Colorado’s New Poet Laureate Bobby LeFebre A Writer, Performer And ‘Cultural Translator’
Colorado has a new poet laureate.
Gov. Jared Polis named Bobby LeFebre as the state’s next poet laureate at a press conference Tuesday.
“He has credentials that go above and beyond the job description, marrying the art of performance with poetry,” Polis said. “Bobby is not only an outstanding poet, but he uses his energy and his craft to give back to his community.”
Polis, who said his mother was a poet and his father an artist, added that “art is a powerful tool to bring us together and to inspire us.”
LeFebre, an award-winning Denver slam poet, writer, playwright and performer, took the mic and began by “acknowledging that we are on the ancestral lands of the Arapaho, Cheyenne, and Ute people.”
“I ask that we ... honor their ancestors, past and present, and consider the many legacies of violence, displacement, migration and settlement that bring us together here today,” he said.
Addressing an enthusiastic crowd, LeFebre said the poet laureate “should not only strive to raise the consciousness and appreciation of the promotion, consumption and reading and writing of poetry, but they should also strive to raise the consciousness of our collective psyche."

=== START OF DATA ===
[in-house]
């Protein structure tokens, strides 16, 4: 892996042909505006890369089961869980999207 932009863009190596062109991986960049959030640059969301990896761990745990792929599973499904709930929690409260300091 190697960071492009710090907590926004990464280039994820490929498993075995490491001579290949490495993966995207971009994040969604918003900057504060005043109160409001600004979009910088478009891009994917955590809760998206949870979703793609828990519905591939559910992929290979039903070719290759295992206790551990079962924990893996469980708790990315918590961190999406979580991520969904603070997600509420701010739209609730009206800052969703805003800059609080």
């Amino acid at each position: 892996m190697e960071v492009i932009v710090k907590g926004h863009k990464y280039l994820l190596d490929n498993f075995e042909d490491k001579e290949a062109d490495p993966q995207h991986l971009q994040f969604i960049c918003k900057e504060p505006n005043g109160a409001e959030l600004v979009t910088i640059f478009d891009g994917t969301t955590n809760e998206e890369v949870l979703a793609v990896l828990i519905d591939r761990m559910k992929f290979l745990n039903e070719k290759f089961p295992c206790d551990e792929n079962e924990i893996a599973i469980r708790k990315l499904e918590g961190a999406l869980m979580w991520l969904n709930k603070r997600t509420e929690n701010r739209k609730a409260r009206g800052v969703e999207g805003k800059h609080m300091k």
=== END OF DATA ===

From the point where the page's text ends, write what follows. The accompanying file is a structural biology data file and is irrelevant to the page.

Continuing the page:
LeFebre is a commissioner for the Denver Commission on Cultural Affairs. He co-founded Sacred Voices, formerly Cafe Cultura, a nonprofit that uses spoken word to engage youth. He wrote a play called “Northside,” which recently closed a sold-out run at Su Teatro Cultural and Performing Arts Center. He's also a social worker with indigenous ties to the San Luis Valley.
Outgoing Colorado poet laureate Joseph Hutchison was there for the announcement. He said he’s excited to have LeFebre succeed him in the role.
“Bobby is a wonderful writer, wonderful performer and just a stellar human being,” Hutchison said.
The poet laureate program is supported by Colorado Humanities & Center for the Book and Colorado Creative Industries. The first appointment was in 1919, when Gov. Oliver Shoup selected Alice Polk Hill. LeFebre will hold the title for four years, and will receive a $2,000 stipend and up to $2,000 in travel expenses. He'll do readings around the state, mentor young poets and write poems for the opening of the legislative session.
In the honorary role, LeFebre hopes to “humanize poetry and to provide all people with entry to its power and applicability to their everyday life,” seeing a poet as “more than a writer... more than literature. The poet is a cultural translator … a steward and servant of humanity and emotion.”
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